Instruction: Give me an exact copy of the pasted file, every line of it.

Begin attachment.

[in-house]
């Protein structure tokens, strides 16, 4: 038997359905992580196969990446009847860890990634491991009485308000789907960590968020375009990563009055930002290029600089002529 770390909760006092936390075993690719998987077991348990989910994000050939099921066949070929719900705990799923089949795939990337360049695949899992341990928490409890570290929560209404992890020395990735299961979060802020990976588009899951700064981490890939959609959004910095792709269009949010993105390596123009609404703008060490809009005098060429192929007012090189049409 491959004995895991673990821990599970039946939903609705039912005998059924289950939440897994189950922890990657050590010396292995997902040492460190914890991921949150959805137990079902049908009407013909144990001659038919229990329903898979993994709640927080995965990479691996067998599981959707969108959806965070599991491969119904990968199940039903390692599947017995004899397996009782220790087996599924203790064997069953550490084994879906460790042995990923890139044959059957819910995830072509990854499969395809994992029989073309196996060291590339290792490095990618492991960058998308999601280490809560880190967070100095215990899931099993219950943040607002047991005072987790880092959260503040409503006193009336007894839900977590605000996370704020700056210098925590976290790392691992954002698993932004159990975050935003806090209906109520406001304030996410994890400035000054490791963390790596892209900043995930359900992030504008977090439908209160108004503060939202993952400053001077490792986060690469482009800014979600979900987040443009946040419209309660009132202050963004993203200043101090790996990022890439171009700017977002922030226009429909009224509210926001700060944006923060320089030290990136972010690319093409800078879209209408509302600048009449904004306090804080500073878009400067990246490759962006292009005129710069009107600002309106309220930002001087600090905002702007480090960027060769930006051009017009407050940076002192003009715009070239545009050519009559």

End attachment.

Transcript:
[in-house]
């Protein structure tokens, strides 16, 4: 038997359905992580196969990446009847860890990634491991009485308000789907960590968020375009990563009055930002290029600089002529 770390909760006092936390075993690719998987077991348990989910994000050939099921066949070929719900705990799923089949795939990337360049695949899992341990928490409890570290929560209404992890020395990735299961979060802020990976588009899951700064981490890939959609959004910095792709269009949010993105390596123009609404703008060490809009005098060429192929007012090189049409 491959004995895991673990821990599970039946939903609705039912005998059924289950939440897994189950922890990657050590010396292995997902040492460190914890991921949150959805137990079902049908009407013909144990001659038919229990329903898979993994709640927080995965990479691996067998599981959707969108959806965070599991491969119904990968199940039903390692599947017995004899397996009782220790087996599924203790064997069953550490084994879906460790042995990923890139044959059957819910995830072509990854499969395809994992029989073309196996060291590339290792490095990618492991960058998308999601280490809560880190967070100095215990899931099993219950943040607002047991005072987790880092959260503040409503006193009336007894839900977590605000996370704020700056210098925590976290790392691992954002698993932004159990975050935003806090209906109520406001304030996410994890400035000054490791963390790596892209900043995930359900992030504008977090439908209160108004503060939202993952400053001077490792986060690469482009800014979600979900987040443009946040419209309660009132202050963004993203200043101090790996990022890439171009700017977002922030226009429909009224509210926001700060944006923060320089030290990136972010690319093409800078879209209408509302600048009449904004306090804080500073878009400067990246490759962006292009005129710069009107600002309106309220930002001087600090905002702007480090960027060769930006051009017009407050940076002192003009715009070239545009050519009559």